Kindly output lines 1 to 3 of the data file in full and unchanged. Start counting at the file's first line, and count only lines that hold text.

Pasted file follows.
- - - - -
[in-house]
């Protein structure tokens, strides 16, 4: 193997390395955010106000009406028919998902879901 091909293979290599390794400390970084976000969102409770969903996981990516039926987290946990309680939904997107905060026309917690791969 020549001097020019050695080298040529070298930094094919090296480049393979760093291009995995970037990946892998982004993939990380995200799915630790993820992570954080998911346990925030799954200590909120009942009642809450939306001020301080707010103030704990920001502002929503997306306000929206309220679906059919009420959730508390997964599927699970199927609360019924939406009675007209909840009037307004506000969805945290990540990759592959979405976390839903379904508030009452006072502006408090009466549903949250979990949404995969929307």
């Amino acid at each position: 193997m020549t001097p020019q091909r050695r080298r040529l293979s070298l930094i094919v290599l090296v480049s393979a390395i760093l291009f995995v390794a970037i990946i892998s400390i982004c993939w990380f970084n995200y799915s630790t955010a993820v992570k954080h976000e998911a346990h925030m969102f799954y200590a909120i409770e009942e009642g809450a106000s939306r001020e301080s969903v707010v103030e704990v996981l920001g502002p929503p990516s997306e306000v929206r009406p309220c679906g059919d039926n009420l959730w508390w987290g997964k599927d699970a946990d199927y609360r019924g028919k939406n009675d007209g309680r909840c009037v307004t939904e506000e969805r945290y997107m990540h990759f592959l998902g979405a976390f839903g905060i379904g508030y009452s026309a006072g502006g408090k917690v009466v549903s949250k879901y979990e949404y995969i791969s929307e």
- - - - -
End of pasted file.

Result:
[in-house]
């Protein structure tokens, strides 16, 4: 193997390395955010106000009406028919998902879901 091909293979290599390794400390970084976000969102409770969903996981990516039926987290946990309680939904997107905060026309917690791969 020549001097020019050695080298040529070298930094094919090296480049393979760093291009995995970037990946892998982004993939990380995200799915630790993820992570954080998911346990925030799954200590909120009942009642809450939306001020301080707010103030704990920001502002929503997306306000929206309220679906059919009420959730508390997964599927699970199927609360019924939406009675007209909840009037307004506000969805945290990540990759592959979405976390839903379904508030009452006072502006408090009466549903949250979990949404995969929307």
């Amino acid at each position: 193997m020549t001097p020019q091909r050695r080298r040529l293979s070298l930094i094919v290599l090296v480049s393979a390395i760093l291009f995995v390794a970037i990946i892998s400390i982004c993939w990380f970084n995200y799915s630790t955010a993820v992570k954080h976000e998911a346990h925030m969102f799954y200590a909120i409770e009942e009642g809450a106000s939306r001020e301080s969903v707010v103030e704990v996981l920001g502002p929503p990516s997306e306000v929206r009406p309220c679906g059919d039926n009420l959730w508390w987290g997964k599927d699970a946990d199927y609360r019924g028919k939406n009675d007209g309680r909840c009037v307004t939904e506000e969805r945290y997107m990540h990759f592959l998902g979405a976390f839903g905060i379904g508030y009452s026309a006072g502006g408090k917690v009466v549903s949250k879901y979990e949404y995969i791969s929307e």